WPBT2's Star Gazers

Episode #13-08 "I Eat Green Caterpillars! When Looking at Jupiter"
Air Dates Febtuary 25, 2013 - March 3, 2013

JAMES: Welcome to Star Gazers. I'm James Albury, director of the Kika Silva Pla Planetarium in Gainesville Florida.

MARLENE: And I'm Marlene Hidalgo, science teacher from Miami-Dade County Florida.

DEAN: And I'm Dean Regas, astronomer from the Cincinnati Observatory and we're here to help you be sure you know what you're seeing in the night sky when you…

ALL: Look up!

MARLENE: By the title of this week's episode, you would think we actually eat green caterpillars…

DEAN: We don't?

JAMES: Heh… speak for yourself.

DEAN: But… we always think of green caterpillars whenever we look at Jupiter. Why? Let's show you.


DEAN: Jupiter is the largest of all the planets in our sun's family and is number 5 from the sun, our Earth being number 3. Now our Earth is, on average 93 million miles away from the sun, whereas Jupiter's average distance is 484 million miles. But because Jupiter is a much slower moving planet than our Earth, Jupiter and Earth constantly vary their distance from each other.

JAMES: When Jupiter is at its farthest distance from us and is on the other side of the sun as seen from Earth, it can be as far as 593 million miles away but once every year our Earth and Jupiter line up on the same side of the sun and are many millions of miles closer to each other. Whenever this happens we say Jupiter is at opposition because Jupiter is opposite the sun in the sky as seen from Earth.

MARLENE: …And when Jupiter is at opposition it is always at its closest and brightest and best for viewing. Jupiter was at opposition back on December 1st, 2012, only 4 astronomical units away and although it's 100 million miles farther away this week, at 5 astronomical units, it is still great for viewing in a small telescope. And that's where the" I eat green caterpillars" comes in. Let's explain.


MARLENE: O.K., we've got our skies set up for about an hour after sunset your local time any night the next couple of weeks facing west where one of the brightest objects you'll see will be Jupiter.

JAMES: Jupiter will be right near the horns of Taurus the Bull, and if you're facing southwest, you can find Taurus by drawing a line from Orion's belt down toward the western horizon. And it is by far the easiest planet to see through even the smallest telescope.

DEAN: In fact you can see bands of weather systems completely encircling it and sometimes its famous "great red spot", which is a giant storm system larger than 3 Earths lined up. You'll also notice something that attracted the attention of the first person who ever looked at Jupiter through a telescope and that is 4 tiny pinpoints of light which seem to extend out from Jupiter's equator and which constantly change their position from night to night.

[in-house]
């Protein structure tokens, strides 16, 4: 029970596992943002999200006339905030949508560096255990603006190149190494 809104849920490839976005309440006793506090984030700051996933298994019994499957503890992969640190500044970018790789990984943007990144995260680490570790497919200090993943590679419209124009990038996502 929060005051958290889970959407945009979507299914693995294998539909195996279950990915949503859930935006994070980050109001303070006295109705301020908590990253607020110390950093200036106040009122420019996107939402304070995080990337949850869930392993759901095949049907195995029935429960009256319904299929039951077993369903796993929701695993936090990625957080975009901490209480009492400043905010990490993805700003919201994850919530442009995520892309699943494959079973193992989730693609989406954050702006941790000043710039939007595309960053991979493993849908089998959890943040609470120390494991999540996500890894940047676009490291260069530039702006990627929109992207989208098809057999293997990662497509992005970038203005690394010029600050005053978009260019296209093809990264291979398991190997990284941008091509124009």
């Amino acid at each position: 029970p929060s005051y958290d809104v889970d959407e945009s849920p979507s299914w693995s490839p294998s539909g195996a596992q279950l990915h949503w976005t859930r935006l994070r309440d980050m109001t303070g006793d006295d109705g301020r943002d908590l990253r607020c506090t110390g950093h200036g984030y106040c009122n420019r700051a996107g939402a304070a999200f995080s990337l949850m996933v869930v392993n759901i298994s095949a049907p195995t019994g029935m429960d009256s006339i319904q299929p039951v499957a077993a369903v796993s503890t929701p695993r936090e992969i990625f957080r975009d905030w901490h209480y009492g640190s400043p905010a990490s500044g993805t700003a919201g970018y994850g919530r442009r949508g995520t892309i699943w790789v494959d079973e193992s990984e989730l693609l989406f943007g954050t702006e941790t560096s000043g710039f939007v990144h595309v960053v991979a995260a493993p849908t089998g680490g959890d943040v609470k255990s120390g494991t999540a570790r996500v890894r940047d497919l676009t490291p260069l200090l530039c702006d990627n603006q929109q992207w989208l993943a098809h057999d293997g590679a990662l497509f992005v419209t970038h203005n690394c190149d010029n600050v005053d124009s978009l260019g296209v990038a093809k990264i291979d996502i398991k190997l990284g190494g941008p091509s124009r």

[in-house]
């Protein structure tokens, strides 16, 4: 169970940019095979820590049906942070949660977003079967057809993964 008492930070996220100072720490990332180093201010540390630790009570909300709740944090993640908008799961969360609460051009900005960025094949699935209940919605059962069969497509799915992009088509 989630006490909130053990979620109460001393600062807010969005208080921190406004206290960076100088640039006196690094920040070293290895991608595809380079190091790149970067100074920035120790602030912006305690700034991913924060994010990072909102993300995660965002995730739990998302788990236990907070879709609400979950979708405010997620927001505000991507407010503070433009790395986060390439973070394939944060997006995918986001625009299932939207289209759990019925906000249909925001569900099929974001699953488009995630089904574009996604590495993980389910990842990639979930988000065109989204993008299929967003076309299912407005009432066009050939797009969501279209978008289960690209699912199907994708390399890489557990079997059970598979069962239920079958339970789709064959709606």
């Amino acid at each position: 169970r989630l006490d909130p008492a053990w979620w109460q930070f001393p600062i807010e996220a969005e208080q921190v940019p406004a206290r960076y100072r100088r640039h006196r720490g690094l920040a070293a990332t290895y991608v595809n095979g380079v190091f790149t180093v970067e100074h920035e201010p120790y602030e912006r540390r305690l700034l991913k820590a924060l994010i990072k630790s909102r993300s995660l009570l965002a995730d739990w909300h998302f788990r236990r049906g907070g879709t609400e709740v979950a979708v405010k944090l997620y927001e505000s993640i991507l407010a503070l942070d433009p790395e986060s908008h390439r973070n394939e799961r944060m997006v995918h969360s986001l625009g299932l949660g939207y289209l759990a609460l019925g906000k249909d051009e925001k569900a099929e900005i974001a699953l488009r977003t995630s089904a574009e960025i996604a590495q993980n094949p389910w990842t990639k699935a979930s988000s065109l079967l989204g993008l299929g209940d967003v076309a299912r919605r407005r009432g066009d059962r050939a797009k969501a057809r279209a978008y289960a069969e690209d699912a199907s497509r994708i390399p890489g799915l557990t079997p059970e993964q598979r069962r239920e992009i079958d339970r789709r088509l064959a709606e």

MARLENE: Sometimes you'll see two lined up on one side and two on the other. Sometimes you'll see three and one, sometimes four lined up on one side and so on. In fact these 4 lights are so bright you can even see them with binoculars. These are Jupiter's four largest moons and they're called the Galilean satellites because they were first discovered by Galileo in 1610.

JAMES: Now, although Jupiter (as of today) is known to have over 64 moons, these 4 moons are the biggies! And in fact all but one of these four is larger than our moon. Their names in their order out from Jupiter are Io, Europa, Ganymede and Callisto. And when I was younger, I had a difficult time remembering their correct order until one day Jack Horkheimer shared how he remembered them.

DEAN: Jack decided to take the first letter of each moon's name and think of a catchy phrase that he would never forget. Heaven only knows why he came up with "I" for Io, "eat" for Europa, "green" for Ganymede and "caterpillars" for Callisto. But he did and we've never forgotten their correct order since.

MARLENE: So just remember "I eat green caterpillars" and impress your friends with the fact that you know the correct order of Jupiter's four largest moons!

JAMES: And speaking of the color green, we have another holiday moon-Jupiter pairing for you. Remember the moon-Jupiter conjunction on Christmas night 2012? Well, the moon and Jupiter are going to be super close in the sky again on St. Patrick’s day! On March 17th, just after sunset, look toward the west and you'll see a waxing crescent moon less than a degree away from Jupiter.

DEAN: So, happy green caterpillar eating, and as always…

ALL: Keep looking up!


Episode #13-08 "I Eat Green Caterpillars! When Looking at Jupiter"
Air Dates Febtuary 25, 2013 - March 3, 2013

DEAN: Welcome to Star Gazers. Now, we don't actually eat green caterpillars…

JAMES: We don't?

DEAN: No. But… we always think of green caterpillars when we look at Jupiter. Why is that? Let's show you!


DEAN: Jupiter is going to be visible in the western sky just after sunset over the next few weeks and it will have a really close visit by the moon on the evening of St. Patrick's Day, March 17th.

JAMES: The color green is important because you can remember the order of Jupiter's four largest moons by using the catchy phrase, "I eat green caterpillars". You simply take the first letter of each of the moon's names.

DEAN: "I" for Io, "eat" for Europa, "green" for Ganymede and "caterpillars" for Callisto. Once you do that, you'll never forget their correct order.

JAMES: So just remember "I eat green caterpillars" and impress your friends!

BOTH: Keep looking up!


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